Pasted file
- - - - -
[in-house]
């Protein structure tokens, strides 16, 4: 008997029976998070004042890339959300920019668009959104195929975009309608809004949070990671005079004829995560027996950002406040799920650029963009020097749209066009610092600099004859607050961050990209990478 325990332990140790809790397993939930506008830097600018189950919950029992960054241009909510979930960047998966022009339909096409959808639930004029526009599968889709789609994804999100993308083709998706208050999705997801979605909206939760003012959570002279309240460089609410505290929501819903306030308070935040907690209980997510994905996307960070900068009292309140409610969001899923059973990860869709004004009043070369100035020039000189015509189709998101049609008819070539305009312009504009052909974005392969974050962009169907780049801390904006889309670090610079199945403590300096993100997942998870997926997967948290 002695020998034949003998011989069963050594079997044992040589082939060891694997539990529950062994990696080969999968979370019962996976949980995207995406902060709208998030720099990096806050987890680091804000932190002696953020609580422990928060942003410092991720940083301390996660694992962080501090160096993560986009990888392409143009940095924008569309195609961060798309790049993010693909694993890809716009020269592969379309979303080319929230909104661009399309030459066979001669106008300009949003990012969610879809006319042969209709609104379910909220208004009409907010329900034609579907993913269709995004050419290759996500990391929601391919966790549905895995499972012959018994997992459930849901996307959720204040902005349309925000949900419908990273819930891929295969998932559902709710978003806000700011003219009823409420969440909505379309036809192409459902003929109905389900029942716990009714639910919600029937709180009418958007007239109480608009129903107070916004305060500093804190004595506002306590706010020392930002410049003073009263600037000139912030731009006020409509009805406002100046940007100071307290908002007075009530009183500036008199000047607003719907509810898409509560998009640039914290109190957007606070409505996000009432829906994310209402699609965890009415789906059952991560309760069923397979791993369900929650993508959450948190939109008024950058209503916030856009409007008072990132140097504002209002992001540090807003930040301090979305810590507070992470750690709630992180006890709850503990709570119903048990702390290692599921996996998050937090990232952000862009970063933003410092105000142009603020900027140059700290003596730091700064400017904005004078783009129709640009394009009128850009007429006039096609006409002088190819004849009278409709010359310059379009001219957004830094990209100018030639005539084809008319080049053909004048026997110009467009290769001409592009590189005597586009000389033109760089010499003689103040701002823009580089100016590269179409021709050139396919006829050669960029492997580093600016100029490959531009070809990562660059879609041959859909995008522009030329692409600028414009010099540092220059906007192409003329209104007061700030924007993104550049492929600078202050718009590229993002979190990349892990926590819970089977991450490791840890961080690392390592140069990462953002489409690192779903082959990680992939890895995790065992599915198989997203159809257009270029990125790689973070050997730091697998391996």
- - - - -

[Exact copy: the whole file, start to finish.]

[in-house]
């Protein structure tokens, strides 16, 4: 008997029976998070004042890339959300920019668009959104195929975009309608809004949070990671005079004829995560027996950002406040799920650029963009020097749209066009610092600099004859607050961050990209990478 325990332990140790809790397993939930506008830097600018189950919950029992960054241009909510979930960047998966022009339909096409959808639930004029526009599968889709789609994804999100993308083709998706208050999705997801979605909206939760003012959570002279309240460089609410505290929501819903306030308070935040907690209980997510994905996307960070900068009292309140409610969001899923059973990860869709004004009043070369100035020039000189015509189709998101049609008819070539305009312009504009052909974005392969974050962009169907780049801390904006889309670090610079199945403590300096993100997942998870997926997967948290 002695020998034949003998011989069963050594079997044992040589082939060891694997539990529950062994990696080969999968979370019962996976949980995207995406902060709208998030720099990096806050987890680091804000932190002696953020609580422990928060942003410092991720940083301390996660694992962080501090160096993560986009990888392409143009940095924008569309195609961060798309790049993010693909694993890809716009020269592969379309979303080319929230909104661009399309030459066979001669106008300009949003990012969610879809006319042969209709609104379910909220208004009409907010329900034609579907993913269709995004050419290759996500990391929601391919966790549905895995499972012959018994997992459930849901996307959720204040902005349309925000949900419908990273819930891929295969998932559902709710978003806000700011003219009823409420969440909505379309036809192409459902003929109905389900029942716990009714639910919600029937709180009418958007007239109480608009129903107070916004305060500093804190004595506002306590706010020392930002410049003073009263600037000139912030731009006020409509009805406002100046940007100071307290908002007075009530009183500036008199000047607003719907509810898409509560998009640039914290109190957007606070409505996000009432829906994310209402699609965890009415789906059952991560309760069923397979791993369900929650993508959450948190939109008024950058209503916030856009409007008072990132140097504002209002992001540090807003930040301090979305810590507070992470750690709630992180006890709850503990709570119903048990702390290692599921996996998050937090990232952000862009970063933003410092105000142009603020900027140059700290003596730091700064400017904005004078783009129709640009394009009128850009007429006039096609006409002088190819004849009278409709010359310059379009001219957004830094990209100018030639005539084809008319080049053909004048026997110009467009290769001409592009590189005597586009000389033109760089010499003689103040701002823009580089100016590269179409021709050139396919006829050669960029492997580093600016100029490959531009070809990562660059879609041959859909995008522009030329692409600028414009010099540092220059906007192409003329209104007061700030924007993104550049492929600078202050718009590229993002979190990349892990926590819970089977991450490791840890961080690392390592140069990462953002489409690192779903082959990680992939890895995790065992599915198989997203159809257009270029990125790689973070050997730091697998391996």